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Law School Case Brief

O'Callahan v. Parker - 395 U.S. 258, 89 S. Ct. 1683 (1969)


A court-martial, held under the Articles of War, 10 U.S.C.S. § 801 et seq., does not have jurisdiction to try a member of the armed forces who is charged with commission of a crime cognizable in a civilian court and having no military significance, alleged to have been committed off-post and while on leave, thus depriving him of his constitutional rights to indictment by a grand jury and trial by a petit jury in a civilian court.


Petitioner O'Callahan, a sergeant in the United States Army stationed at Fort Shafter in Hawaii, broke into a girl's hotel room and assaulted and attempted to rape her. At the time, O'Callahan was on an evening pass and dressed in civilian clothes. He was apprehended by a hotel security officer who delivered him to the Honolulu City police for questioning, and after determining that he was a member of the Armed Forces, the city police delivered him to the military police. Following extensive interrogation, he confessed, and he was then charged with attempted rape, housebreaking, and assault with intent to rape, in violation of Articles 80, 130, and 134 of the Uniform Code of Military Justice. He was tried and convicted by court-martial on all counts. His conviction was affirmed by the Army Board of Review, and subsequently, by the United States Court of Military Appeals. While under confinement at a federal prison in Pennsylvania pursuant to the sentence received in his court-martial, he filed a petition for writ of habeas corpus against respondent Parker, the Warden of the prison, in the United States District Court for the Middle District of Pennsylvania. O'Callahan alleged, inter alia, that the court-martial was without jurisdiction to try him for nonmilitary offenses committed off-post while on an evening pass. The district court denied relief without considering the issue on the merits, and the United States Court of Appeals for the Third Circuit affirmed.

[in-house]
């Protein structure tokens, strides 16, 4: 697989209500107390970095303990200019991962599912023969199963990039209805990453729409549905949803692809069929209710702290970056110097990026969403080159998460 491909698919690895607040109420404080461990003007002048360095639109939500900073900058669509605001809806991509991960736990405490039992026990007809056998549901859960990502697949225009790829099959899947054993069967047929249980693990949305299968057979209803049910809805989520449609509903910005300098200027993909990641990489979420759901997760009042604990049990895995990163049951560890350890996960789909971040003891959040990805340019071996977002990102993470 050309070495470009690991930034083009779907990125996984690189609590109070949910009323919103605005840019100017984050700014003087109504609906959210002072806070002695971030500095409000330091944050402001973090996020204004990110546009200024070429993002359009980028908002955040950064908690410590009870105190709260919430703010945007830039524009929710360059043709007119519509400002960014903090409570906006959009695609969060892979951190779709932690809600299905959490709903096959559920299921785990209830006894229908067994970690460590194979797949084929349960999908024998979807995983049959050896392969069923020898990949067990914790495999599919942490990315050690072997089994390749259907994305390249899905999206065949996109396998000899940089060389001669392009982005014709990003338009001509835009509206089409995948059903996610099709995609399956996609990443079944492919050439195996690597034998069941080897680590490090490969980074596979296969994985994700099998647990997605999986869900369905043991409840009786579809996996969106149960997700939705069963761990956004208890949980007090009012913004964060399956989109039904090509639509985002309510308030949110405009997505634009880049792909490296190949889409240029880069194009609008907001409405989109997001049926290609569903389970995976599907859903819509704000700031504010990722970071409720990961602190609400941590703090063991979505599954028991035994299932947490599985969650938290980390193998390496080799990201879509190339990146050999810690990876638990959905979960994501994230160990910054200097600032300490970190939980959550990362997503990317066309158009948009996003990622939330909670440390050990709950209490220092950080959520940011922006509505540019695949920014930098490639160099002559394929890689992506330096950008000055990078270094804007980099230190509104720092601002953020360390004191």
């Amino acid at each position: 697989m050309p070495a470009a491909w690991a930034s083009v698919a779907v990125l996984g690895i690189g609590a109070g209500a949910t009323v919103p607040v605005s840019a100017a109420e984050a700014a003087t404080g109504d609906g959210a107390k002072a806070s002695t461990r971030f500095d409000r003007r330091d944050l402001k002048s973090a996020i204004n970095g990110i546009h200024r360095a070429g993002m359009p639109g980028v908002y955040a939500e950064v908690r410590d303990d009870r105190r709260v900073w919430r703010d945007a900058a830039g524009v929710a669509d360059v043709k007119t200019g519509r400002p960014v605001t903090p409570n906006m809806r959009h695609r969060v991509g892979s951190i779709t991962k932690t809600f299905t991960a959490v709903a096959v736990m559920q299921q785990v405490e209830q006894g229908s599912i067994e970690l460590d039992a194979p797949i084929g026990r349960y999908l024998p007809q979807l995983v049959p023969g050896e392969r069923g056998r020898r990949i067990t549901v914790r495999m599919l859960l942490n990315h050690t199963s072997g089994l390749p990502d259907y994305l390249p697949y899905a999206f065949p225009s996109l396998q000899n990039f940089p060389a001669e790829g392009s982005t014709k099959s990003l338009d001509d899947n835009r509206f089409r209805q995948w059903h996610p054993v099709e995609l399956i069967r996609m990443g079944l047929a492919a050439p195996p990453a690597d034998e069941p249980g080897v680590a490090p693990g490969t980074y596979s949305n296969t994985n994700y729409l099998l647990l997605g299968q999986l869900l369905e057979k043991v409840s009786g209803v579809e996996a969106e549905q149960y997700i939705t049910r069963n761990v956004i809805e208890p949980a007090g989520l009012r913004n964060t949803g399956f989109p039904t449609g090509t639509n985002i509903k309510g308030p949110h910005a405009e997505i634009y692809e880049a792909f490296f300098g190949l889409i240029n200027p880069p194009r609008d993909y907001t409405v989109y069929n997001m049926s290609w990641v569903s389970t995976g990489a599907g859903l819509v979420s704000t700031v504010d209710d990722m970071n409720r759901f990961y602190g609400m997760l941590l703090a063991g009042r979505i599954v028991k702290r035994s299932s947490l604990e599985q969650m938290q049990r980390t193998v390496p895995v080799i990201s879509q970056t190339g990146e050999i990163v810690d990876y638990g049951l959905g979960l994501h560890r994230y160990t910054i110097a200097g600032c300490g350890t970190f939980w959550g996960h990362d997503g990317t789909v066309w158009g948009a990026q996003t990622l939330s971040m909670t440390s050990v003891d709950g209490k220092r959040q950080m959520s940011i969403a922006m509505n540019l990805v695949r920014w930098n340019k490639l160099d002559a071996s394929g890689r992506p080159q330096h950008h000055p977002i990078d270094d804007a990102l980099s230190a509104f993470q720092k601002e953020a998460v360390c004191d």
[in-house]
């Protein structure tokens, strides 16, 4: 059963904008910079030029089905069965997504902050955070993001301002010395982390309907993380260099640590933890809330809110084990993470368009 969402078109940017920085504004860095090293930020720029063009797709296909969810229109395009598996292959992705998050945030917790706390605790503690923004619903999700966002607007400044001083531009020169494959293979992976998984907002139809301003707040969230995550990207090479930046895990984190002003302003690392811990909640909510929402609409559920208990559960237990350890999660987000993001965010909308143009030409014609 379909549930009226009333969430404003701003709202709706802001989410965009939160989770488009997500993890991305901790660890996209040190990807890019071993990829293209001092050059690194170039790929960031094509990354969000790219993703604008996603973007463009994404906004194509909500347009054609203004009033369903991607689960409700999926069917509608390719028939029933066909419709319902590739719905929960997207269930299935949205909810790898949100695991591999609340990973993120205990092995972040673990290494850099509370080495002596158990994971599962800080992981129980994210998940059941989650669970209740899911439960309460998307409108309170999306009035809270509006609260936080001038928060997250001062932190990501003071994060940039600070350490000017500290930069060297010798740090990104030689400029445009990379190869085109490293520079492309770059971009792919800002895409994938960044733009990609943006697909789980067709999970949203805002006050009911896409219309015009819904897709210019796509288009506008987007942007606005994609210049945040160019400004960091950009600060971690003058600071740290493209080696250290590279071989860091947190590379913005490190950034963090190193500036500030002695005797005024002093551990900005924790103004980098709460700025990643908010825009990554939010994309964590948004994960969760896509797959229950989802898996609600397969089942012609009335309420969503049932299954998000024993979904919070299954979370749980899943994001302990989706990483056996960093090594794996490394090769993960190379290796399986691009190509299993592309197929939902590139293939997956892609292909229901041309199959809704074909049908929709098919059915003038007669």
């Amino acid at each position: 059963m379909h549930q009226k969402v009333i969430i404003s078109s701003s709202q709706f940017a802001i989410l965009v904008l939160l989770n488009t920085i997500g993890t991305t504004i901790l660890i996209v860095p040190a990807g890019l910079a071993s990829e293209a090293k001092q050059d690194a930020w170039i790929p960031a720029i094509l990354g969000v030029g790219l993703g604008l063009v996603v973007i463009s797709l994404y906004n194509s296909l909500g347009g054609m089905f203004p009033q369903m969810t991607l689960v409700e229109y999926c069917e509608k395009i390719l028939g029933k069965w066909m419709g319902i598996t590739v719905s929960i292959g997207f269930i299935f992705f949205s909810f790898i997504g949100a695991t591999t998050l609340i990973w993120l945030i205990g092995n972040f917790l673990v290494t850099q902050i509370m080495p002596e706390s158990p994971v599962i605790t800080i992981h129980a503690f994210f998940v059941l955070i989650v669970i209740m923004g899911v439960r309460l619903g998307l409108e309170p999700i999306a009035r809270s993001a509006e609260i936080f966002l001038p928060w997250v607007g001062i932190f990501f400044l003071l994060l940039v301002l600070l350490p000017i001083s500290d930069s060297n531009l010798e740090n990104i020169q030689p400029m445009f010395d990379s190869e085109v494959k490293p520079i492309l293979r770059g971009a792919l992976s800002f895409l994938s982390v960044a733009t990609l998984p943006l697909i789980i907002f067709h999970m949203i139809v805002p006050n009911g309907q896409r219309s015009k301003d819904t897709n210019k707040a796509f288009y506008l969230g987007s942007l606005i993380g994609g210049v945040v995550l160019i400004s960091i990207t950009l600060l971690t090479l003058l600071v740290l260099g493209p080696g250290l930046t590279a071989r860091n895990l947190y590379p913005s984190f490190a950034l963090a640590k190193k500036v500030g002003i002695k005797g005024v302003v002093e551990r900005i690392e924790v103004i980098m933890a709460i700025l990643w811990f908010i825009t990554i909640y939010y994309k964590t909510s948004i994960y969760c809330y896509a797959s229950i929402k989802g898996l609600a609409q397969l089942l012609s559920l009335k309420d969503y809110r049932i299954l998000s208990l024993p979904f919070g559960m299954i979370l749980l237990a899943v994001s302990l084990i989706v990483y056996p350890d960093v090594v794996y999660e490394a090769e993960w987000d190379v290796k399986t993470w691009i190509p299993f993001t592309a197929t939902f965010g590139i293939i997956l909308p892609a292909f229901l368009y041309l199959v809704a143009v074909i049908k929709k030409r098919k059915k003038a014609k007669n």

Did the court-martial have jurisdiction to try O'Callahan for nonmilitary offenses he committed off-post?




The Supreme Court of the United States held that the court-martial had no jurisdiction to try the O'Callahan for the crimes in question, which were not service connected and were committed off-post and while on an evening pass. The Court noted that the constitution afforded benefit of indictment by a grand jury and trial by jury before a civilian court in cases that did not arise in the land or naval forces actively serving in time of war. The Court found nothing in the history or constitutional treatment of military tribunals affording them the same ability as U.S. Const. art. III courts to determine the guilt or innocence of people charged with offenses for which they could be deprived of life, liberty, or property. The Court averred that a military tribunal was not capable of upholding O'Callahan's constitutional rights, but was designed to preserve military discipline. Since the crime was not service-connected and did not implicate military authority or security, the Court concluded that O'Callahan was entitled to trial in civilian court.

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